Have you been reading about those exciting new Dataclasses in Python 3.7, but you can’t upgrade your project yet? The attrs library brings these features (and more) to any Python version.
PyCharm aims to help you write better Python code, faster. That’s why we’ve improved the code insight even further: it now checks more type hints, and checks if you’re correctly awaiting function calls in asynchronous code, and offers quick fixes.
Do you use multiple GitHub accounts on a regular basis? PyCharm 2018.2 makes switching between them more convenient.
He who doesn’t know history is doomed to repeat it. By being able to slice and dice it in multiple tabs, we’ve made it easier to learn from your project’s history.
They said it couldn’t be done, they said it violates the second law of thermodynamics. Time travel: it’s available in PyCharm now.
SQL is a powerful language and allows you to view your data in many complex ways. To keep your application performant, check your query plans. In PyCharm 2018.2 you can visually inspect where you need to tweak your query or add an index.
PyCharm 2018.2 looks sleeker than ever before. The new design philosophy reduces the usage of color to where it is semantically important, making it easier to find what you need at a glance.
Do you have a MacBook Pro with a Touch Bar? PyCharm now provides context-sensitive touch bar contexts for running your code, debugging, VCS, and more.
Code maintenance usually isn’t a developer’s favorite task. Deleting unused code makes the job quicker and lets you finish the task quicker. PyCharm now helps you find unused client-side JS code.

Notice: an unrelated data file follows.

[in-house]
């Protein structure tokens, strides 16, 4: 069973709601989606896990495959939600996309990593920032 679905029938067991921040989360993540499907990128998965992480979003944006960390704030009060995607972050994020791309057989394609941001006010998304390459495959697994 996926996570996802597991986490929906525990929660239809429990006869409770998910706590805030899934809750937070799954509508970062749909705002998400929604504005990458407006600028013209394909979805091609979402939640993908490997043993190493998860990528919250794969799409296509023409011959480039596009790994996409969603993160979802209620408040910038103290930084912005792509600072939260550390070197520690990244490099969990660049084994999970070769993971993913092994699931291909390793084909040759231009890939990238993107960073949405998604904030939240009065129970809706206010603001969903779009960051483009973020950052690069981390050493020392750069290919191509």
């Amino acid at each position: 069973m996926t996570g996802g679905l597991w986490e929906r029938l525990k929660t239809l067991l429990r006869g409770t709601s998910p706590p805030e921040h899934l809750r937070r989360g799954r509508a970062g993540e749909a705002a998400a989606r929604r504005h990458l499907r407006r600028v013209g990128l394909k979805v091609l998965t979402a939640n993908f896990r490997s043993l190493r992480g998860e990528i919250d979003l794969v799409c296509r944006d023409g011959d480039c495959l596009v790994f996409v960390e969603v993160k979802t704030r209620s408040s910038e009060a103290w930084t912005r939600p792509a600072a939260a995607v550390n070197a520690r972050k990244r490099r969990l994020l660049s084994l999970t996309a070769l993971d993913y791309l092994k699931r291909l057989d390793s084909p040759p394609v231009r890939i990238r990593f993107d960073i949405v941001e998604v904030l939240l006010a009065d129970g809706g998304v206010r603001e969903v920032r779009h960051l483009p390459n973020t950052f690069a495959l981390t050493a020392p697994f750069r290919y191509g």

Performance is an important topic, and we’re happy to announce that indexing new Angular projects is now twice as fast.
Most Vue templates will have event code attached to them. PyCharm now makes it easier to hook up your handlers to the correct event.
Use the newest Python features with PyCharm: dataclasses, from __future__ import annotations, and more.
PyCharm 2018.1 makes it even easier to use type hints to annotate your code. Type hints are now inherited from superclasses, and you can use typing.NewType to define custom types. If you prefer to leave things implicit, we’ve also improved the type inference for collections.
When writing scientific code, it doesn’t always make sense to run the whole file. Run only the part of the file you are working on – and never wait to reload your data. Just turn on the scientific mode (View | Scientific Mode) and try them now!
Get started with your analysis quickly by creating a scientific project. The scientific project will create a folder structure for your data and a Conda environment for you right away. Using a custom Conda installation? You can now tell PyCharm which Conda executable to use.
Flask has introduced the 'flask' commands in its newer versions. You can now create run configurations that use the 'flask' commands in PyCharm.
Do you like granular commits? PyCharm 2018.1 lets you choose exactly which changes to include in your commit.
Rebasing is a task that few developers look forward to. Ease the pain with PyCharm’s new rebase integration.
Do you like to run code on remote machines? Whether it's an EC2 box or your Raspberry Pi, PyCharm makes it easy to connect.
We’ve added support for Docker Compose 3.3 and later, improved the performance of Docker Compose-based interpreters, and changed the output to make the logs look more like they do when using command-line Docker.
PyCharm Professional Edition bundles all of the features of JetBrains DataGrip, our database IDE. To take advantage of this easy-to-use integration, you can now find tables of connected databases using the 'Find class' window.